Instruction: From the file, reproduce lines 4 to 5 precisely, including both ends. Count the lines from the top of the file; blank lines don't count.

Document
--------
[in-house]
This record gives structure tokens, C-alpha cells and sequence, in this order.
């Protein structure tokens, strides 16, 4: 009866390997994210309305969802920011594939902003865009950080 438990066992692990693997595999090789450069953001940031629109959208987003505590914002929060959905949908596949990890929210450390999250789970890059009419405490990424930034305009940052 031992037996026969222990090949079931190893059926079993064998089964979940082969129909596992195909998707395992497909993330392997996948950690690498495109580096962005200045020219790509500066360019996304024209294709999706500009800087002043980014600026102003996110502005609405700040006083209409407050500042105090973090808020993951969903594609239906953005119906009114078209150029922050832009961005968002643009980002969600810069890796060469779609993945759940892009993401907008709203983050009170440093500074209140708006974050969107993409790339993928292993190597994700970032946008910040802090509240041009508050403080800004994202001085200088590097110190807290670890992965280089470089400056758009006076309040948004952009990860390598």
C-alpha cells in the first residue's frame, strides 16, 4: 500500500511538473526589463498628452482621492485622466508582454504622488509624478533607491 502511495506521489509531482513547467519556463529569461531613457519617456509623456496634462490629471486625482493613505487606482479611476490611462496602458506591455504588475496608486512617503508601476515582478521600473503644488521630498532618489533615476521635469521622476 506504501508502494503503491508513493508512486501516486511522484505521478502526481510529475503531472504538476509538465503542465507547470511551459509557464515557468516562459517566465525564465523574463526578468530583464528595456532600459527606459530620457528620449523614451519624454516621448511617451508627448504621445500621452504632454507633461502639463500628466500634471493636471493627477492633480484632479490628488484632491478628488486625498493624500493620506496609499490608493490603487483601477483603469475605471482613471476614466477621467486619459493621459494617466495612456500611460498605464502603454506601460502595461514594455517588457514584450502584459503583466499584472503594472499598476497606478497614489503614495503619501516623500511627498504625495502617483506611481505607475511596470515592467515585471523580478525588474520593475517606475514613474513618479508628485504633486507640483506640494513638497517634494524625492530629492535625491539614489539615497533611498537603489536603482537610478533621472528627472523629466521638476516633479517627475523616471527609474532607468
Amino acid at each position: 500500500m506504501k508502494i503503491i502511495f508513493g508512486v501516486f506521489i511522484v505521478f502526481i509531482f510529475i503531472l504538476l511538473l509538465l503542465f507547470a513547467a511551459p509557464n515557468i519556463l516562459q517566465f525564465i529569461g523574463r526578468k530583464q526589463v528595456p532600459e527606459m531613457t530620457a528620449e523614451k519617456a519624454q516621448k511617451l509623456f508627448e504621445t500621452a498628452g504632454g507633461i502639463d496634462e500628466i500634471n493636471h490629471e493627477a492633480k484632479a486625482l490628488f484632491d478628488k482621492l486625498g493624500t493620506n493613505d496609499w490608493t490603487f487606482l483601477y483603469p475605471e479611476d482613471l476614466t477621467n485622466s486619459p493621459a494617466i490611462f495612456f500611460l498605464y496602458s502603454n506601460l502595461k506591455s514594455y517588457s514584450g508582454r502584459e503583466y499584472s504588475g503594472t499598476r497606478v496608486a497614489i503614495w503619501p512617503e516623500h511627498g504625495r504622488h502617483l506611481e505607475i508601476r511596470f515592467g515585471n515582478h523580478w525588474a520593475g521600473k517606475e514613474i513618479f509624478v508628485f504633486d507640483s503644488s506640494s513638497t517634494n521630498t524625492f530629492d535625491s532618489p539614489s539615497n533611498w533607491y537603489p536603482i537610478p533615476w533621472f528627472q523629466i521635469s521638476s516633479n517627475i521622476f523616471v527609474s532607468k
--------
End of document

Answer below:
C-alpha cells in the first residue's frame, strides 16, 4: 500500500511538473526589463498628452482621492485622466508582454504622488509624478533607491 502511495506521489509531482513547467519556463529569461531613457519617456509623456496634462490629471486625482493613505487606482479611476490611462496602458506591455504588475496608486512617503508601476515582478521600473503644488521630498532618489533615476521635469521622476 506504501508502494503503491508513493508512486501516486511522484505521478502526481510529475503531472504538476509538465503542465507547470511551459509557464515557468516562459517566465525564465523574463526578468530583464528595456532600459527606459530620457528620449523614451519624454516621448511617451508627448504621445500621452504632454507633461502639463500628466500634471493636471493627477492633480484632479490628488484632491478628488486625498493624500493620506496609499490608493490603487483601477483603469475605471482613471476614466477621467486619459493621459494617466495612456500611460498605464502603454506601460502595461514594455517588457514584450502584459503583466499584472503594472499598476497606478497614489503614495503619501516623500511627498504625495502617483506611481505607475511596470515592467515585471523580478525588474520593475517606475514613474513618479508628485504633486507640483506640494513638497517634494524625492530629492535625491539614489539615497533611498537603489536603482537610478533621472528627472523629466521638476516633479517627475523616471527609474532607468
Amino acid at each position: 500500500m506504501k508502494i503503491i502511495f508513493g508512486v501516486f506521489i511522484v505521478f502526481i509531482f510529475i503531472l504538476l511538473l509538465l503542465f507547470a513547467a511551459p509557464n515557468i519556463l516562459q517566465f525564465i529569461g523574463r526578468k530583464q526589463v528595456p532600459e527606459m531613457t530620457a528620449e523614451k519617456a519624454q516621448k511617451l509623456f508627448e504621445t500621452a498628452g504632454g507633461i502639463d496634462e500628466i500634471n493636471h490629471e493627477a492633480k484632479a486625482l490628488f484632491d478628488k482621492l486625498g493624500t493620506n493613505d496609499w490608493t490603487f487606482l483601477y483603469p475605471e479611476d482613471l476614466t477621467n485622466s486619459p493621459a494617466i490611462f495612456f500611460l498605464y496602458s502603454n506601460l502595461k506591455s514594455y517588457s514584450g508582454r502584459e503583466y499584472s504588475g503594472t499598476r497606478v496608486a497614489i503614495w503619501p512617503e516623500h511627498g504625495r504622488h502617483l506611481e505607475i508601476r511596470f515592467g515585471n515582478h523580478w525588474a520593475g521600473k517606475e514613474i513618479f509624478v508628485f504633486d507640483s503644488s506640494s513638497t517634494n521630498t524625492f530629492d535625491s532618489p539614489s539615497n533611498w533607491y537603489p536603482i537610478p533615476w533621472f528627472q523629466i521635469s521638476s516633479n517627475i521622476f523616471v527609474s532607468k